The "enhanced contact tracing" exercise, as the president explained on 5 April, would inform future action. By 19 April, 1.27% of some 51,721 people—just over half of those targeted—were found to be positive for COVID-19.
This result was used as the primary evidence that Ghana's disease burden was small, and that the epidemic had been substantively contained.
But that testing wasn't representative. It ignored community spread, which had been documented as early as 20 March. It seemingly underestimated the risk of a large outbreak from undetected cases; how quickly that might happen; and the impact on the still limited laboratories, the still inadequate public health infrastructure, and the still underprepared healthcare system.
The reduction of the volunteer contact tracer workforce after the lockdown exemplified the authorities' rhetoric that the worst of COVID-19 was over.
Eighteen weeks into the outbreak, Ghana's COVID-19 response is buckling under the weight of reality.
Counting the costs
Data released on 6 July, the 117th day of Ghana's COVID-19 epidemic, laid bare the state of affairs. The cases confirmed over the week leading up to that datemade up nearly a quarter of Ghana's total count at the time. The 992 reported on 3 July remains the West African record.
The 642 new cases confirmed on 6 July raised the nation's tally to 23,464, from1,042 at the end of the lockdown. Included in those new cases were samples collected as far back as 9 June, a 27-day delay that shows the slow pace of testing.
This was not an anomaly. About one in seven new infections reported so far in July involve a testing delay of at least two weeks. The consequences are obvious: the growing pool of unidentified contacts may spawn even more cases and add to a bleak outlook.
The 22.6% positivity rate for 6 July suggested that Ghana's testing regime is not casting a wide enough net to give a true picture of community spread. That statistic was as high as 30.1% on 3 July, and the average for the week ending on 6 July was 23.8%.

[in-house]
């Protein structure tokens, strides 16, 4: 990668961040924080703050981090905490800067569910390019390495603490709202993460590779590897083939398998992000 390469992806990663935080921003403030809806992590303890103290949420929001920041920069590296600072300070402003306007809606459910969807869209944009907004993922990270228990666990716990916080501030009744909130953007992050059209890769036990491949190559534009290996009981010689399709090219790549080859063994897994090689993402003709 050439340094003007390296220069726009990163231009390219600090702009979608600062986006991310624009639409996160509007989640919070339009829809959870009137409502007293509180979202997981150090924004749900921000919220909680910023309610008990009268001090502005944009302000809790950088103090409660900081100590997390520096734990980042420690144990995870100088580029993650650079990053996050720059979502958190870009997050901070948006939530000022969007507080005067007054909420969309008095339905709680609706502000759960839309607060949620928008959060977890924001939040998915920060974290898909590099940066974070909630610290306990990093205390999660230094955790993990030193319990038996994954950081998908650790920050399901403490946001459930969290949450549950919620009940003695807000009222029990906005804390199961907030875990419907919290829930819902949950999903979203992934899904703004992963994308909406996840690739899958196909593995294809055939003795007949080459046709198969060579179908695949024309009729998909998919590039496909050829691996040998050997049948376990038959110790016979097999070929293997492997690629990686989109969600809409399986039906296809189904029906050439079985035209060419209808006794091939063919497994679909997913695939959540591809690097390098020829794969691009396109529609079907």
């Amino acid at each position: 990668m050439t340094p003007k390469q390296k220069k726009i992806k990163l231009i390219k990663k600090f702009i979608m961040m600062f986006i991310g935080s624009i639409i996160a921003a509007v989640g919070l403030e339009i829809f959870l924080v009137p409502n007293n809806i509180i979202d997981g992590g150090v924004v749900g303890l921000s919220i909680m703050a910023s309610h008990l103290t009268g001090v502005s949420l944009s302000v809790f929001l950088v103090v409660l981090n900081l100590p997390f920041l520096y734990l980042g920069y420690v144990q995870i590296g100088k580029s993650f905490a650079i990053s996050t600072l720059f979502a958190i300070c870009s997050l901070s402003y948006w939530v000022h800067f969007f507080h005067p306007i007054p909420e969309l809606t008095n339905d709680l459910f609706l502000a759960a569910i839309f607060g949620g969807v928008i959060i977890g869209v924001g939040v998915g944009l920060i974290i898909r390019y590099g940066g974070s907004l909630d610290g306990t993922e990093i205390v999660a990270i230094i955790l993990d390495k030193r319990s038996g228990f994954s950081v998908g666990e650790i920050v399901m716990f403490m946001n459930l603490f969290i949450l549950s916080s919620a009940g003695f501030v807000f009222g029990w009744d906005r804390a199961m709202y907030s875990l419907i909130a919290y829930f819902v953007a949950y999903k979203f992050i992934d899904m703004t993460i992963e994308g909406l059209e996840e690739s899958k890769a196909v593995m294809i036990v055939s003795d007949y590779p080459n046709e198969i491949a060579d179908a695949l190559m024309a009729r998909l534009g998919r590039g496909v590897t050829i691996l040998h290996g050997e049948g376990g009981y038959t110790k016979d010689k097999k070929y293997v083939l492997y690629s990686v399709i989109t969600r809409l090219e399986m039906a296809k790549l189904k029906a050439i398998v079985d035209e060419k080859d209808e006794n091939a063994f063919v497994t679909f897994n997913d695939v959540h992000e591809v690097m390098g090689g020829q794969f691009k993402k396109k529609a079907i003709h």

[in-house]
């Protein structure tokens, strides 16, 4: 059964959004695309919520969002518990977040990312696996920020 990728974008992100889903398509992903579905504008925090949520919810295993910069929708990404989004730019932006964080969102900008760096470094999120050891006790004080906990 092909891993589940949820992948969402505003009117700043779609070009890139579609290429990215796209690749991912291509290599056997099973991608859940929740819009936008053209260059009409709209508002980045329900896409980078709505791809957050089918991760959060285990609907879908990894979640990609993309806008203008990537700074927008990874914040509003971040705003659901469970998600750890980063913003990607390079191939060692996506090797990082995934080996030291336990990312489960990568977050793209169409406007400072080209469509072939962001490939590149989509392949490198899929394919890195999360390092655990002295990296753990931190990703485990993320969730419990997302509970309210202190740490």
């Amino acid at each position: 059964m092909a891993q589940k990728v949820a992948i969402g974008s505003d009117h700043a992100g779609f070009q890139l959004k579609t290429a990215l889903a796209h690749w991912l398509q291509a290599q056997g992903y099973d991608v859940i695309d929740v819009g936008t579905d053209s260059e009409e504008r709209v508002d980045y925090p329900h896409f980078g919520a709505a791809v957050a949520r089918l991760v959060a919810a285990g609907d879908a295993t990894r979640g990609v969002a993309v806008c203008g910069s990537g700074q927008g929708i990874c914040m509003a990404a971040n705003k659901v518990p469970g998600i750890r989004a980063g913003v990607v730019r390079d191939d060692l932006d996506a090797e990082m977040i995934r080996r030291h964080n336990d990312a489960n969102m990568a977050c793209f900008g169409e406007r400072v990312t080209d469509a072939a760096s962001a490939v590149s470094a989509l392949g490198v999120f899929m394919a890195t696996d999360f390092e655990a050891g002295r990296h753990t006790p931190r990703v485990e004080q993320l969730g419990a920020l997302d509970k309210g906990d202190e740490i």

The medical community's fears have also materialized. The rate of infections among healthcare workers is staggering. A total of 779 had been infected in the line of duty as of 1 July, and that number has been revised to upwards of 2,000 over the course of the month. Insufficient and inadequate PPE, slow testing, and limited institutional capacity are driving this disturbing trend.
The present state of Ghana's epidemic is at least partly attributable to the premature lifting of the shelter-in-place order. But its future hinges on whether the nation's strategy will remain unresponsive to the evolving realities of community spread, the limitations and urgent needs of its fragile public health system, and the daunting risks health workers continue to face.
So far the evidence is not promising.
Authorities in Ghana continue to ease restrictions. Schools have been reopened for final year students, despite public concern. Scores of students and staff have been infected. The health minister rejected calls to reconsider this decision on the grounds that it would be cowardly to reverse course. He only recently recovered from the virus himself.
A mass voter registration exercise is also under way nationwide, despite an open appeal against it by over 200 physicians who cited the obvious risk of further spread of COVID-19.
Provided by The Conversation